With oil supplies around the world fast depleting, researchers around the world have been trying to find an alternative that could sustain the energy needs of mankind. A team at Israel’s Ben Gurion University may have come up with an alternative fuel, made from water and carbon dioxide.
Unlike other fuel alternatives available today, the “green feed” created at BGU has a significant advantage: it can be turned into fuel using existing oil refining methods and delivered to gas stations using existing infrastructure. Professor Moti Hershkowitz, who led the research team, predicts that this breakthrough technology should be commercially viable within 10 years.
- Israeli Firm Mines Sewage For Recyclable Bounty
- 30 Year-Old Dream Comes True With The Construction Of Israel’s Biggest Solar Power Plant
“It is an extraordinary challenge to convert carbon dioxide and hydrogen to green feed,” says Herskowitz, “The technology is based on novel specially tailored catalysts and catalytic processes.” Hershkowitz explains that until the process is fully implemented, it will be possible to use the green fuel mixed with other available forms of green fuel.
The process is patent pending, “and we are ready to take off,” demonstrate and commercialize it, asserts Herskowitz. Bench experiments have been conducted and scale-up should be relatively simple, he says. Herskowitz believes that, “As technological breakthroughs, such as carbon dioxide capture from various sources including air and water splitting, become technologically and economically feasible, this process will become the dominant technology for production of liquid fuels.”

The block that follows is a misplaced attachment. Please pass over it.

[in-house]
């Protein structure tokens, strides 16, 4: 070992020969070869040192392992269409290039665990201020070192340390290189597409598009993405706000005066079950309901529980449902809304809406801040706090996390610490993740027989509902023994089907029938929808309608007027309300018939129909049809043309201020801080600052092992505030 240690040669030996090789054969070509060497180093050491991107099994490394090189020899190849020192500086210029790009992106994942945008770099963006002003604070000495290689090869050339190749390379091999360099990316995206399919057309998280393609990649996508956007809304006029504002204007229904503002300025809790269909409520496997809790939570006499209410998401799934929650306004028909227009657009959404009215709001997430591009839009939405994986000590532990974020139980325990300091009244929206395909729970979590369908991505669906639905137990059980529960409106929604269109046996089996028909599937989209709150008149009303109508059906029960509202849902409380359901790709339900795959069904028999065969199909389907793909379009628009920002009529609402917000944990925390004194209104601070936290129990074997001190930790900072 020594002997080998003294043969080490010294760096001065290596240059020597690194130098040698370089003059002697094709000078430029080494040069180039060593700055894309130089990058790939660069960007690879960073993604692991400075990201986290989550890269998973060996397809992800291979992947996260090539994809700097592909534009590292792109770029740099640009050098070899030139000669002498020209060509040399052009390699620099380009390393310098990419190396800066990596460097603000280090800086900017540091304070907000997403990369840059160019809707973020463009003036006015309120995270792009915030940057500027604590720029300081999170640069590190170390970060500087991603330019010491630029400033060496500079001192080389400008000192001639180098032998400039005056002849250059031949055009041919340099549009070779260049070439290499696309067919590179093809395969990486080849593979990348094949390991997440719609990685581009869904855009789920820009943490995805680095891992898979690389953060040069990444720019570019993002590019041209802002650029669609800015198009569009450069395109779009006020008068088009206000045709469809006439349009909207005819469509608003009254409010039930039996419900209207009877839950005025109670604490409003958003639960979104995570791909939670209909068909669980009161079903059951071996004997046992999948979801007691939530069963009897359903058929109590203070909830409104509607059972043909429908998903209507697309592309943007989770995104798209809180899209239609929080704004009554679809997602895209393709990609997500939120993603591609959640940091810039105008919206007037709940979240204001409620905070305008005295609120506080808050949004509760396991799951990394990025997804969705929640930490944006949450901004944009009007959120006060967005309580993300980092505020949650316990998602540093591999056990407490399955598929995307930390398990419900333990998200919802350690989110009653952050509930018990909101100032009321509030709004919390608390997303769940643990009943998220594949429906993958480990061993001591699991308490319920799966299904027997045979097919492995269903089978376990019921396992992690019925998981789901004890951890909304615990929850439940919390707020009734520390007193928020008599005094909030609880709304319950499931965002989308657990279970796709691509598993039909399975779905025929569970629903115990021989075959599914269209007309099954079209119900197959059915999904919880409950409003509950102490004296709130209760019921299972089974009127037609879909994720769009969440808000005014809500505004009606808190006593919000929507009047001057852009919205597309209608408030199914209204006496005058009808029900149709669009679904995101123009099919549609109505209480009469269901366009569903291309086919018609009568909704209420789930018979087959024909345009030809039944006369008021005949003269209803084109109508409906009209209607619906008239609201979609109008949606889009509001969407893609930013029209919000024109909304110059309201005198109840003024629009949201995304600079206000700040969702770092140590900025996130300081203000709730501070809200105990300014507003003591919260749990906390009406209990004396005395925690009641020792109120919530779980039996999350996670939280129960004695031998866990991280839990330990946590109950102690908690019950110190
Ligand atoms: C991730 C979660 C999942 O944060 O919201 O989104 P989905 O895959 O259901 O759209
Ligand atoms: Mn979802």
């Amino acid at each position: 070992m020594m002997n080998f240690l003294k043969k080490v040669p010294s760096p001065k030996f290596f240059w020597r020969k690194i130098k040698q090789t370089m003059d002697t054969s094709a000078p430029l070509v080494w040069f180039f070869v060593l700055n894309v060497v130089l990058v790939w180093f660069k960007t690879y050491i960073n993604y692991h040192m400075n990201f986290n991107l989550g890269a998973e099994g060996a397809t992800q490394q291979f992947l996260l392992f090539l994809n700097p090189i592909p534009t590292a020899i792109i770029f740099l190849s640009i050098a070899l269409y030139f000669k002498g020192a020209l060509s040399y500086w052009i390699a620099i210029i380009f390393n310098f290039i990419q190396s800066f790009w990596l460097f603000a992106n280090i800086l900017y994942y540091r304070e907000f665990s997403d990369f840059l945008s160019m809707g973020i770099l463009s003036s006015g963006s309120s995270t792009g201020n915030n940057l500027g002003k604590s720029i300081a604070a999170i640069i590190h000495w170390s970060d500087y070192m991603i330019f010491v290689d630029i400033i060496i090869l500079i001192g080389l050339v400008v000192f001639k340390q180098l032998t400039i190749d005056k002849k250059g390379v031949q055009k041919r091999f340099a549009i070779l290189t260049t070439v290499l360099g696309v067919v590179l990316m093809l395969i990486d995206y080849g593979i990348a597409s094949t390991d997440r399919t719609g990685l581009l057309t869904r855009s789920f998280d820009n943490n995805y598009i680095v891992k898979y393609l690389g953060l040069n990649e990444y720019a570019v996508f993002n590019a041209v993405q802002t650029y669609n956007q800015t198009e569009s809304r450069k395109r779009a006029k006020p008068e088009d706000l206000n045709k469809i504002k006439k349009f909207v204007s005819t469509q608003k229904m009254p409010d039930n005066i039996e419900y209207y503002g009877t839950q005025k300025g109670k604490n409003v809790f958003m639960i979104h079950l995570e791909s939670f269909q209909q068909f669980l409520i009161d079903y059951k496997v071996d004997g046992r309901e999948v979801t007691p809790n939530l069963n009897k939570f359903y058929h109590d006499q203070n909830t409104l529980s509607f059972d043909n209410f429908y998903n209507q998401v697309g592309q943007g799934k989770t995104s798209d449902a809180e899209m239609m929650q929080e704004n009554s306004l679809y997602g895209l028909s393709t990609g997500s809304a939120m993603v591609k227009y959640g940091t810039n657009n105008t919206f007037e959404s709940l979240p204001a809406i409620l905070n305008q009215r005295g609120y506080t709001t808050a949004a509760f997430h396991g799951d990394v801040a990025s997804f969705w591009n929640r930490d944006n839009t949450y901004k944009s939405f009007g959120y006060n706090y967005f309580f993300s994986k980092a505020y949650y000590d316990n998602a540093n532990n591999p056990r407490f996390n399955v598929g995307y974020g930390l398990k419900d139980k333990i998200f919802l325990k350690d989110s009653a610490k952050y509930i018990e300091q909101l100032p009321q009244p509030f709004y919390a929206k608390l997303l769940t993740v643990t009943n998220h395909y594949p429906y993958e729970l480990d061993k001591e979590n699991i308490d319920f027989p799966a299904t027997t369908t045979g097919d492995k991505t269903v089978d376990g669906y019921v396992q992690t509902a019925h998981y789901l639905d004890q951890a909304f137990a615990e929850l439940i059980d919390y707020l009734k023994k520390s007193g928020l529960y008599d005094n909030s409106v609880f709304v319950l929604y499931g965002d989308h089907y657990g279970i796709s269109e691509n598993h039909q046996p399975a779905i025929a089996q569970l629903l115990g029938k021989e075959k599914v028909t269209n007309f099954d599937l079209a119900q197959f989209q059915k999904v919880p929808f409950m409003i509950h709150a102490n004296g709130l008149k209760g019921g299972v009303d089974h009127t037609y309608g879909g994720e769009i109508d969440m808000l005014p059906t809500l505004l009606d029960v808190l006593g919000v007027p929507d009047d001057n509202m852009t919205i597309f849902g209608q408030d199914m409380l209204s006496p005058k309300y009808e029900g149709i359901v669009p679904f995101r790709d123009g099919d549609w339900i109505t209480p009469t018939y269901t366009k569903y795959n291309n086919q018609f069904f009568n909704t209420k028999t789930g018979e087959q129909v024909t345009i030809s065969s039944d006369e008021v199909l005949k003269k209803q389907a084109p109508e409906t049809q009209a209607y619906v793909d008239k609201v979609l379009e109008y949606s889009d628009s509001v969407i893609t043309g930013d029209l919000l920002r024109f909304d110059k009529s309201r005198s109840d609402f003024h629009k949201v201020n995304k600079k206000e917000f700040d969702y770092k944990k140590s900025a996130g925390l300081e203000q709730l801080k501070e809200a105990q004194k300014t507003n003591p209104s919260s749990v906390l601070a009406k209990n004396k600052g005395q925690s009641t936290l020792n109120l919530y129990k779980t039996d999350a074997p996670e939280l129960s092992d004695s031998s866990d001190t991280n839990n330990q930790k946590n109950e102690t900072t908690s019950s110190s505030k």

A game changer
“The liquids that have been used over the past decade are ethanol (alcohol), biodiesel and/or blends of these fuels with conventional fuels, as will continue to be done in the foreseeable future. These alternatives are, however, far from ideal, and there is a pressing need for a game-changing approach to produce alternative drop-in liquid transportation fuels by sustainable, technologically viable and environmentally acceptable (in terms of greenhouse gas emission) processes from abundant, low-cost, renewable materials,” he says.
Alongside Herskowitz, who is the Israel Cohen Chair inChemical Engineering, is also the VP & Dean of R&D at BGU, Professor Miron Landau, Doctor Roxana Vidruk and the team at BGU’s Blechner Center of Industrial Catalysis and Process Development also took part in the research.
The Blechner Center of Industrial Catalysis and Process Development has a proven track record of commercializing applications from its basic research. It developed the Aleol product line of fine aroma chemical products which Makhteshim-Agan has set up Negev Aroma at Neot Hovav to produce.
This project is partially supported by I-SAEF (Israel Strategic Alternative Energy Foundation).